Baylor’s international reach brings students across seas

International students Ignacio Rodriguez, Andres Chinchilla and Catharina Park Dos Santos (left to right) talk about why they chose to come to Baylor. Grace Everett | Photographer

By Sophia Tejeda | Staff Writer

Students come to Baylor for a variety of reasons; whether they be academic, faith-based or for scholarships, Baylor’s spirit and reputation cross numerous borders, landscapes and, for some, even oceans.

Sao Paulo freshman Catharina Park Dos Santos dreamed of attending college in Texas because of stories told by her parents, who met in school in San Antonio; after her parents’ marriage and the birth of her older sister, her family moved back to Brazil, where Park Dos Santos grew up. Her older sister currently attends Rice University, allowing the two to be close together despite being far from home.

“When it came time for us to choose a college, it was ingrained in our heads to go to Texas,” Park Dos Santos said. “Baylor seemed like the better fit because it [is] a Christian community, and the student life seemed so amazing … Everyone seemed so happy to be here.”

While Park Dos Santos said she misses the food from home, she said Baylor’s community has allowed her to grow by obtaining a good education and having opportunities to grow in her faith, such as being baptized during FM72.

“I wanted to meet people who shared my faith and [a place] where I wouldn’t be ridiculed for my faith,” Park Dos Santos said. “[Baylor] had the atmosphere I was looking for. Being at a Christian campus and surrounded by so many people who share my faith has allowed my faith to grow. I can see God working in my life in more ways than I imagined coming here.”

Although Park Dos Santos said her first semester took some adjustment, she said her time at Baylor has taught her that everything happens for a reason. She said her advice for other international students is to call home from time to time to cure homesickness and to branch out, meet new people and establish connections.

“Look for people who share the same experiences, but don’t always stay with them,” Park Dos Santos said. “It is good to get out there, because you left home for a reason. There are so many things you can learn from other people and ways you can grow that you didn’t even know you could.”

Park Dos Santos said she plans to utilize her Baylor degree in interior design to obtain a job back home in Brazil.

Freshmen Andres Chinchilla and Ignacio Rodriguez traveled from their homes in Costa Rica in order to procure a Baylor education. Rodriguez, from Pozos de Santa Ana, said he fell in love with research by growing up around a lab in his grandmother’s house.

“My No. 1 reason to go to college is to work in a lab,” Rodriguez said. “I looked for [colleges] where I would get that opportunity, which wasn’t really available back home.”

Rodriguez said he learned about Baylor through network contacts prominent in the research field that he obtained through his aunt; one of his contacts recommended Baylor as a school that provided optimal research opportunities. Additionally, Rodriguez said he was interested in Baylor’s size and academic environment, which fostered learning without a sense of hostility.

Similarly, Chinchilla said that while the streamlined college application process enticed him to apply to schools in the U.S., the Science Research Fellows program at Baylor, which Rodriguez introduced him to, drew him to Baylor.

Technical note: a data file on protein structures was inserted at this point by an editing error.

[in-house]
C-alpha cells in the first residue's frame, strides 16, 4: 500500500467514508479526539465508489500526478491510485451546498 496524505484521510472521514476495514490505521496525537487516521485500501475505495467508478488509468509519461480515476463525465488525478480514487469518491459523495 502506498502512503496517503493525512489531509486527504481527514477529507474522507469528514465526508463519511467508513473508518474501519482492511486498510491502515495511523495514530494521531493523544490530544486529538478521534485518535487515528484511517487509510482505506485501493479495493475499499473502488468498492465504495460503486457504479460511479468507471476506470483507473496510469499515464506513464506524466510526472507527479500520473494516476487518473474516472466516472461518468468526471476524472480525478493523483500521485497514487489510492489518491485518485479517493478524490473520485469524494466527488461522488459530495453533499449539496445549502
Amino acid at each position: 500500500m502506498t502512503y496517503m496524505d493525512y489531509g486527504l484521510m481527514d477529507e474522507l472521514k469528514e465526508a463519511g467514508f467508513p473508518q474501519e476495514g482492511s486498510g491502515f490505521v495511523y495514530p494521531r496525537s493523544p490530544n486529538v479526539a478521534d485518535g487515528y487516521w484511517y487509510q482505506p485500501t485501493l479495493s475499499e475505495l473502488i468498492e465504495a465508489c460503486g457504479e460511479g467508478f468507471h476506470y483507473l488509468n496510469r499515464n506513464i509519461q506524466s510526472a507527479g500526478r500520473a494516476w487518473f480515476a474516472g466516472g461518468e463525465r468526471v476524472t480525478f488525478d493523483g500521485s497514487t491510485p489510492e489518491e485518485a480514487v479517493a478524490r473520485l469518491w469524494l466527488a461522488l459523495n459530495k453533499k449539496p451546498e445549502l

The Science Research Fellows accepts a maximum of 10 students each year to provide students dedicated to research with mentoring and the ability to work in the lab.

“It allows us to have more control over our classes so that we get to [focus] on what is [applicable] to our research,” Chinchilla said.

Additionally, Chinchilla said the Baylor community helps establish connections and relationships. He said he appreciates the access and availability of supplemental instructors (SIs), who help him fully comprehend and synthesize knowledge that his lab work can transform beyond conceptual and textbook information.

Despite these opportunities, the people, culture and familiarity of home are what Chinchilla said he misses most about Costa Rica. He said he remains open to all possibilities available to him in the future.

“I accept what life gives me and make the most out of the cards available to me,” Chinchilla said. “Two years ago, I didn’t know I would be here in the U.S. If I wasn’t open-minded, I wouldn’t have had this opportunity.”

Rodriguez said he misses the nature and climate of Costa Rica, but he is open to attending graduate school anywhere that provides him the opportunity to continue to grow in his research. Eventually, he said he hopes to return to Costa Rica. He said he advises international students to obtain an understanding of the culture and dynamics of whichever country they plan to study at.

“It is very important to understand how certain things work in the U.S. because there can be huge differences that you don’t expect, such as health care,” Rodriguez said. “You should inform yourself about the state system wherever you might be studying beforehand.”

Chinchilla also said he recommends branching out and being open to friendships beyond those with other international students.

“I have friends who don’t even know I am an international student,” Chinchilla said. “They are friends with me not because of my circumstances but because of who I am. I think this provides more genuine experiences and friendships, not those created just because [you] speak the same language.”

Overall, Baylor’s values and community attract students to pursue greater education no matter the distance from home.